Private health-care needs to grow

2017-06-27 06:00

AFFORDABLE and quality health care is critically important to fight unemployment and poverty, and achieve radical economic transformation.

The Free Market Foundation (FMF) has always championed responsible health-care policy and opposes the proposed National Health Insurance (NHI) scheme as dangerous and unnecessary. Good intentions are insufficient to bring about prosperity.

The NHI will have the unintended consequence of destroying SA’s internationally acclaimed private health-care industry. Individuals spend substantial amounts of their money on their medical needs.
Poor citizens often lack access to health care completely or need to spend well over half of their income on it.

Therefore it is important that the government does not exacerbate the cost of health care and allows a competitive health-care provider market to keep prices as low as possible.

There is nothing radical about NHI. The apartheid government was infamous for its regulation and control of health care, using the supposed justification of extending medical care to the poor to build Baragwanath Hospital in Soweto. Yet government involvement in health care did not benefit the majority of South Africans, and this continues.

The government should not be in the business of providing health care to all South Africans. Instead, it should devote its limited health budget to the supply of services to the poor.

It can do this by purchasing a greater percentage of those services from private providers and encouraging the rapid growth of the private health-care sector, and so enabling it to provide services to a larger percentage of the population.

It is a worldwide problem whereby medicine regulators want to approve new drugs quicker while ensuring they are safe for use. In SA, getting innovative medicines approved for local use is a particularly tedious process. This is a disincentive to local pharmaceutical entrepreneurs to engage in substantive research for new medicines.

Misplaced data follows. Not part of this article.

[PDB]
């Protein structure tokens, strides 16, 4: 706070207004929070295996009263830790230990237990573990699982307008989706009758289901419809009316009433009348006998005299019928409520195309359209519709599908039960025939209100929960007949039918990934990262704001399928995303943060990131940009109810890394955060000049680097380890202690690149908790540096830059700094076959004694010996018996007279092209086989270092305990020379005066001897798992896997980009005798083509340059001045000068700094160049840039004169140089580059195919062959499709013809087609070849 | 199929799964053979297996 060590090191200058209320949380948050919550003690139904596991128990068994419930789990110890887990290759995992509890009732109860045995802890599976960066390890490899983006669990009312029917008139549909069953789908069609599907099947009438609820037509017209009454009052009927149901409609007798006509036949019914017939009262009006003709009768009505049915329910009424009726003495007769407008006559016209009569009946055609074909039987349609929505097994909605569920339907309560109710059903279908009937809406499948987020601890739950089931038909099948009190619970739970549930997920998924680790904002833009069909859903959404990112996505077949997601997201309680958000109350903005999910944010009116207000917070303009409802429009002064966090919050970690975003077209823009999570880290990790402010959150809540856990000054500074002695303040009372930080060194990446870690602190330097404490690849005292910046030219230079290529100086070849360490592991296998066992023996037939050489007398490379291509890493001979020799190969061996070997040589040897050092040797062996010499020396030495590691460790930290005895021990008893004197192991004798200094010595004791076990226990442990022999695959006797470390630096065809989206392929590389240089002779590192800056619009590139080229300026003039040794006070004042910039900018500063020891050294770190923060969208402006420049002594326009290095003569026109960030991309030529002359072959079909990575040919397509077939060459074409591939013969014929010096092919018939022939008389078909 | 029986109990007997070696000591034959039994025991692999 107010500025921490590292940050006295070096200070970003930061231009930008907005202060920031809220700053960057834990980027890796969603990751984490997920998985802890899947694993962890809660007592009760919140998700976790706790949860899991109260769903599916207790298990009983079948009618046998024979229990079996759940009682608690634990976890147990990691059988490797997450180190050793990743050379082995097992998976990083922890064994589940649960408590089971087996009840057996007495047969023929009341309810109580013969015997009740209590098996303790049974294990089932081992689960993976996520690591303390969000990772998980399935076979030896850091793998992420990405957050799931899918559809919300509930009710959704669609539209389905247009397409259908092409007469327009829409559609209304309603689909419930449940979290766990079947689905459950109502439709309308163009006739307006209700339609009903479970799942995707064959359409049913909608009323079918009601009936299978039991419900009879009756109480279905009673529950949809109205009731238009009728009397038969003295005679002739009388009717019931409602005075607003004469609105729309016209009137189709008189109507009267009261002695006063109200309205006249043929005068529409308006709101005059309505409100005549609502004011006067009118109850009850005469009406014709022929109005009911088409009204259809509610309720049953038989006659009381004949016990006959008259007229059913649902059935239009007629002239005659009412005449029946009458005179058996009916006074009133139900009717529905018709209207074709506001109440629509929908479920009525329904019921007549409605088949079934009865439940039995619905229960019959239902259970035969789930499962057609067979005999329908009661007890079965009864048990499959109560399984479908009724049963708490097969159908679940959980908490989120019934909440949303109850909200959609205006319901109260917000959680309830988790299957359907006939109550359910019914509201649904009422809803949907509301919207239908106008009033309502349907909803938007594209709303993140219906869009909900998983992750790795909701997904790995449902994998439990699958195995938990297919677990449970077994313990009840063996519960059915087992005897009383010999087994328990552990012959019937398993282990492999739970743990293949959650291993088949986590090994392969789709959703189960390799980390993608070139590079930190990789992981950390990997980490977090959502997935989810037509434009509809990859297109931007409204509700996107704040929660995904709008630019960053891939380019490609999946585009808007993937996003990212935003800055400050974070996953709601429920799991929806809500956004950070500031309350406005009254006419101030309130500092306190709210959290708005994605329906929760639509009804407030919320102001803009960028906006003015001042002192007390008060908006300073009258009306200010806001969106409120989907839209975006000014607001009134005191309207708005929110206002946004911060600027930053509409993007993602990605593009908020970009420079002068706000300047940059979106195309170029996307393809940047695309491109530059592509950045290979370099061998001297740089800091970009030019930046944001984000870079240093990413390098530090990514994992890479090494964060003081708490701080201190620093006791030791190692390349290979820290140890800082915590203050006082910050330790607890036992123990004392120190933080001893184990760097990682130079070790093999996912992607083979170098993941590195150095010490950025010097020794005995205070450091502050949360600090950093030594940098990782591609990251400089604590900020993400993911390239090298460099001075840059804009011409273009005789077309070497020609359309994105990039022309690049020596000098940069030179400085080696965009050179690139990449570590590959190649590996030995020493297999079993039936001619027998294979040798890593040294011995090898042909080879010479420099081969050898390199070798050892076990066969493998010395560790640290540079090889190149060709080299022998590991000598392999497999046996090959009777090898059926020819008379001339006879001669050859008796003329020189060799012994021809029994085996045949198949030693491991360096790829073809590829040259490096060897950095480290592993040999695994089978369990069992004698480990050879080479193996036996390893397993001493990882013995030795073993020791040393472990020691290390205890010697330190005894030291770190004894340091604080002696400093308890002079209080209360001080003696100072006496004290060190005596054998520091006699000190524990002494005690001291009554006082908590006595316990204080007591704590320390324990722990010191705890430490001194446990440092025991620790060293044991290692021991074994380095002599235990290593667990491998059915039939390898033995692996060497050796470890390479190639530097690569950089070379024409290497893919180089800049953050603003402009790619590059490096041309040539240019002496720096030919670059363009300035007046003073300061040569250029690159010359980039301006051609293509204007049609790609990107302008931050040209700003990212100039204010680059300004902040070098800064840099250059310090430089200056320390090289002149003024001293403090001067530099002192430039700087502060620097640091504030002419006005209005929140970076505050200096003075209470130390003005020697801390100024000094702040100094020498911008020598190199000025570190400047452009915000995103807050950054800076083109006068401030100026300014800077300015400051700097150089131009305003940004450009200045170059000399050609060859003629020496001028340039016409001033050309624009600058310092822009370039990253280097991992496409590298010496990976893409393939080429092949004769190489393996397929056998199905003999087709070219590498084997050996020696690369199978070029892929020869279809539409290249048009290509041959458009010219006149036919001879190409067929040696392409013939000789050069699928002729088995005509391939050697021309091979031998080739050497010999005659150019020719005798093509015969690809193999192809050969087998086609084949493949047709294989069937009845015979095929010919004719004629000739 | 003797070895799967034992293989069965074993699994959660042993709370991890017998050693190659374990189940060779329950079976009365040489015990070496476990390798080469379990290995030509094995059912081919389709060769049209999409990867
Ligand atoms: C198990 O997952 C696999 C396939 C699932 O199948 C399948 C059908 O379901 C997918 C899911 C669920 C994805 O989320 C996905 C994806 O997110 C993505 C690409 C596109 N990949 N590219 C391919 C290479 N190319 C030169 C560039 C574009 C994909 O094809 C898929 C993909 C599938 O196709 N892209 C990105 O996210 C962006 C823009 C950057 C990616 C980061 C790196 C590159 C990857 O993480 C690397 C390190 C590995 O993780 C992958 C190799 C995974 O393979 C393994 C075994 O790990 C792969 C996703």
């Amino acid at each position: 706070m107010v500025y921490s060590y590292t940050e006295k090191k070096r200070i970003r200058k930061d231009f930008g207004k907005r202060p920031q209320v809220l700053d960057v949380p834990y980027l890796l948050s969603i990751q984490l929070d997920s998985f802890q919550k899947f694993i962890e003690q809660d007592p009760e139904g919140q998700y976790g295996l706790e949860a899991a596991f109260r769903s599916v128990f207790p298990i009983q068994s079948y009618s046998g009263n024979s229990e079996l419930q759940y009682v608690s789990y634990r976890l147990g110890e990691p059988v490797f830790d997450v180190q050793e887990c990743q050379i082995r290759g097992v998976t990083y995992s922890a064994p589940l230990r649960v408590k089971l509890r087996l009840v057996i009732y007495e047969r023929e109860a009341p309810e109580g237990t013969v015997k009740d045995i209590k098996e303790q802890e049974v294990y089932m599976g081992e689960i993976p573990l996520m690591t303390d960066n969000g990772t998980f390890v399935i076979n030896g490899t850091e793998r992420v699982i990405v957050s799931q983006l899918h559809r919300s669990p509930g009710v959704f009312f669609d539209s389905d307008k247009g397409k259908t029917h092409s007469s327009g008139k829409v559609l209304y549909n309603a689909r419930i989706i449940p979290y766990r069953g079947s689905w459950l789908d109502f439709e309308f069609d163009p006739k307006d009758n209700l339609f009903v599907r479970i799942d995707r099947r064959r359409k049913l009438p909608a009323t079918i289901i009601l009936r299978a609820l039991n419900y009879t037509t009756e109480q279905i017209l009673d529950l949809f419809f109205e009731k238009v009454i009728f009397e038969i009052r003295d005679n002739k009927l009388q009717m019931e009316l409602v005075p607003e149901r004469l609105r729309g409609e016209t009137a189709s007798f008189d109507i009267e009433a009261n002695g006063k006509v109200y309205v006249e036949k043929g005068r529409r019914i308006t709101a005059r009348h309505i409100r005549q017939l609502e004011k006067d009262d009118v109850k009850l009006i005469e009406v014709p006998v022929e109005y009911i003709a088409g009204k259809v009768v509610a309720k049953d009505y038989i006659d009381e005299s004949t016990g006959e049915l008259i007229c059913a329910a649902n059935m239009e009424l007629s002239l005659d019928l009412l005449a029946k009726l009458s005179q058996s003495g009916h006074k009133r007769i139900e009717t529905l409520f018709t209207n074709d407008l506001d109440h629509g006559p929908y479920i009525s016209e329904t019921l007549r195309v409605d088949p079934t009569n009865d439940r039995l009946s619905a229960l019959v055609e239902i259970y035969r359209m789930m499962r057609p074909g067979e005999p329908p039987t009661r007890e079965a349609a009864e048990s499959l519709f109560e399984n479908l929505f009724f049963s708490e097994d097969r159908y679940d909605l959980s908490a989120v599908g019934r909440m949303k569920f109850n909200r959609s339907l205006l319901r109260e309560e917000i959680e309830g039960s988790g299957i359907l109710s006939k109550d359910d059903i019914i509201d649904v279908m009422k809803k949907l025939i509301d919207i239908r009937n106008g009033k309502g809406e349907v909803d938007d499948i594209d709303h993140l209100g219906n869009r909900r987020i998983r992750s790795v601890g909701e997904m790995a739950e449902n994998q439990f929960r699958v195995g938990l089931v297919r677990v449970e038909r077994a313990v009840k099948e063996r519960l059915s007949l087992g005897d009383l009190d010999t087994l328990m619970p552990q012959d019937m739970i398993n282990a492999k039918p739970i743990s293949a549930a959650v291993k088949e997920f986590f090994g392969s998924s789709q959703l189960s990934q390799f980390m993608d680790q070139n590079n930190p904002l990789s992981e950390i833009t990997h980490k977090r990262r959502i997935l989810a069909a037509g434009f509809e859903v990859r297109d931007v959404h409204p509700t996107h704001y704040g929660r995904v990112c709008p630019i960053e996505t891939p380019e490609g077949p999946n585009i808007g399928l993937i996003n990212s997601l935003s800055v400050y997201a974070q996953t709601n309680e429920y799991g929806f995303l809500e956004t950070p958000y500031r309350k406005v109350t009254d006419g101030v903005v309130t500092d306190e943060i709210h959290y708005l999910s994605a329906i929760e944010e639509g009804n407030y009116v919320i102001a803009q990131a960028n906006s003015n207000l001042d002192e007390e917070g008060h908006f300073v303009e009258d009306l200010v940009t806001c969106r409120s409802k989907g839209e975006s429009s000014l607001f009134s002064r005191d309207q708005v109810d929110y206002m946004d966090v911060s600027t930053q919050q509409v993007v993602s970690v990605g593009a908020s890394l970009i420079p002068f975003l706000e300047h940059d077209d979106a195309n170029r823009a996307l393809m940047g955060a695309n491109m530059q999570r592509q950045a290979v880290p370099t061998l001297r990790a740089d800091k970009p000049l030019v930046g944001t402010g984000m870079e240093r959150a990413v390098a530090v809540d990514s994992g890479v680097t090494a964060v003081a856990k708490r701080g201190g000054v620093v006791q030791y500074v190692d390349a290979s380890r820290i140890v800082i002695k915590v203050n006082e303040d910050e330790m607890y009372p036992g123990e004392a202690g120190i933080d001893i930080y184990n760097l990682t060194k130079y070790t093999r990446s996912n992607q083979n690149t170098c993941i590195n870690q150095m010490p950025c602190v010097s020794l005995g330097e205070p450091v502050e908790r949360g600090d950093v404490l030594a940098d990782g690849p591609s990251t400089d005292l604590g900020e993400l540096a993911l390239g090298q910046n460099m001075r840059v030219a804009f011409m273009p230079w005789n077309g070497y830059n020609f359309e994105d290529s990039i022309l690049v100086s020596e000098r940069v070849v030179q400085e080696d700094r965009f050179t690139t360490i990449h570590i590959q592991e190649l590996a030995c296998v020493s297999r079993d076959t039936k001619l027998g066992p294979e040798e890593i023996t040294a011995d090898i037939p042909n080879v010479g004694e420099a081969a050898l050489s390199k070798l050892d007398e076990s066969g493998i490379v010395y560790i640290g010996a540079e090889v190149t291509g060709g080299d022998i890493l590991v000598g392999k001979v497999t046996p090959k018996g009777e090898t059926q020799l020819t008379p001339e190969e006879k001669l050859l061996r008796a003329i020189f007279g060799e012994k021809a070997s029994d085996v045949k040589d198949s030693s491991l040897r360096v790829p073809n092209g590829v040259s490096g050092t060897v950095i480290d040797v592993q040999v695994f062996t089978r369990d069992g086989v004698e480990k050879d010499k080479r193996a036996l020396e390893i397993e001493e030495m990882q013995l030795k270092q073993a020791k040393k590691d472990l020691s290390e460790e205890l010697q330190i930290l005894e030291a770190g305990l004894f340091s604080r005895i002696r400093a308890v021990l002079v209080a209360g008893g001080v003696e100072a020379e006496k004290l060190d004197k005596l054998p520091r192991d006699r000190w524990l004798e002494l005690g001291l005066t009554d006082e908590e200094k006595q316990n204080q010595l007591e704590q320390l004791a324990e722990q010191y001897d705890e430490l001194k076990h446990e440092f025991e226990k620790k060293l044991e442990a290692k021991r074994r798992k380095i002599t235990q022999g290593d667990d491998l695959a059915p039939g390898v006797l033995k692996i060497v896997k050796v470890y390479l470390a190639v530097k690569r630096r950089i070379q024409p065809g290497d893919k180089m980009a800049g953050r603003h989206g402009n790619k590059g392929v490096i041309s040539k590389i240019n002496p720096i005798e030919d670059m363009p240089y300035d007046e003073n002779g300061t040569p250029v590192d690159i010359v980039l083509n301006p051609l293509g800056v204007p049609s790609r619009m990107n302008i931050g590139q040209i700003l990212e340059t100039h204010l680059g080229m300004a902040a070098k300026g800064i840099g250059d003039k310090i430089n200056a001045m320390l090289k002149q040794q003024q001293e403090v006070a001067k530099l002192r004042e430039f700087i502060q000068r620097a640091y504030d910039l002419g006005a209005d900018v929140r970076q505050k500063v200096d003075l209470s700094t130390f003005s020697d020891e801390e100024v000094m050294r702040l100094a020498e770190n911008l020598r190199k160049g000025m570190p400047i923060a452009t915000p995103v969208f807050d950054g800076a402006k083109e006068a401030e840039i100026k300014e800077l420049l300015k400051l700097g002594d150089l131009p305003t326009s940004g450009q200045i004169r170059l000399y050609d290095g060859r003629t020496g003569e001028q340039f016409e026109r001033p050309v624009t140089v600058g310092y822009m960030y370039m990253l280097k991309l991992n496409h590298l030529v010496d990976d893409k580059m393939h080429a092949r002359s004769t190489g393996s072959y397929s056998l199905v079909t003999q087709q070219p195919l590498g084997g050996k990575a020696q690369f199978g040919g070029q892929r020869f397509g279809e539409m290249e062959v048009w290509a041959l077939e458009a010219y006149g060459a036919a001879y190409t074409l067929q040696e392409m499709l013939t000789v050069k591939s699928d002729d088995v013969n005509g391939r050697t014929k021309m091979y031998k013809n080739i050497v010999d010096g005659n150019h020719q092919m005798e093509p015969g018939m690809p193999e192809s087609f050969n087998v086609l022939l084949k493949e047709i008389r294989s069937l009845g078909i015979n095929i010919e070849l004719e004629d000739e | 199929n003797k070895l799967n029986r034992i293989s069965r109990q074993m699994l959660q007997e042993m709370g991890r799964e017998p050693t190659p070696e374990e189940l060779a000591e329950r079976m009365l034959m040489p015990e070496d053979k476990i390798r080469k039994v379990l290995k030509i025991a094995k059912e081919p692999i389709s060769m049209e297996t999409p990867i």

FMF director Jasson Urbach said: “There is a simple policy that, if adopted, will improve South African patients’ access to the world’s most innovative new medicines and vaccines, and allow us to climb the developmental ladder rapidly. South Africa’s medicine regulator should identify a handful of reference regulatory agencies that it deems competent throughout the world, an example is the U.S. Food and Drug Administration.”

When those reference authorities approve a new or generic drug, that drug must be deemed approved in SA.

Considering South Africa’s relatively small tax base, limited available revenue pool and chronic levels of unemployment, as well as the shortage of skilled health-care personnel, the NHI scheme is inappropriate.
Far from marginalising medical schemes, the government should be promoting their proliferation because regular, small, fixed payments to a medical scheme make sense as opposed to the rare but devastatingly high out-of-pocket payments required when illness strikes.

South Africa is in a desperate struggle to improve access to quality health care.

The NHI scheme and the continued bureaucratisation of medicine approval are dangerous in our economic and social climate.

Policy makers should rather seek out ways to increase competition in the market and remove the barriers that constrain efficient functioning of the market.
- Free Market Foundation


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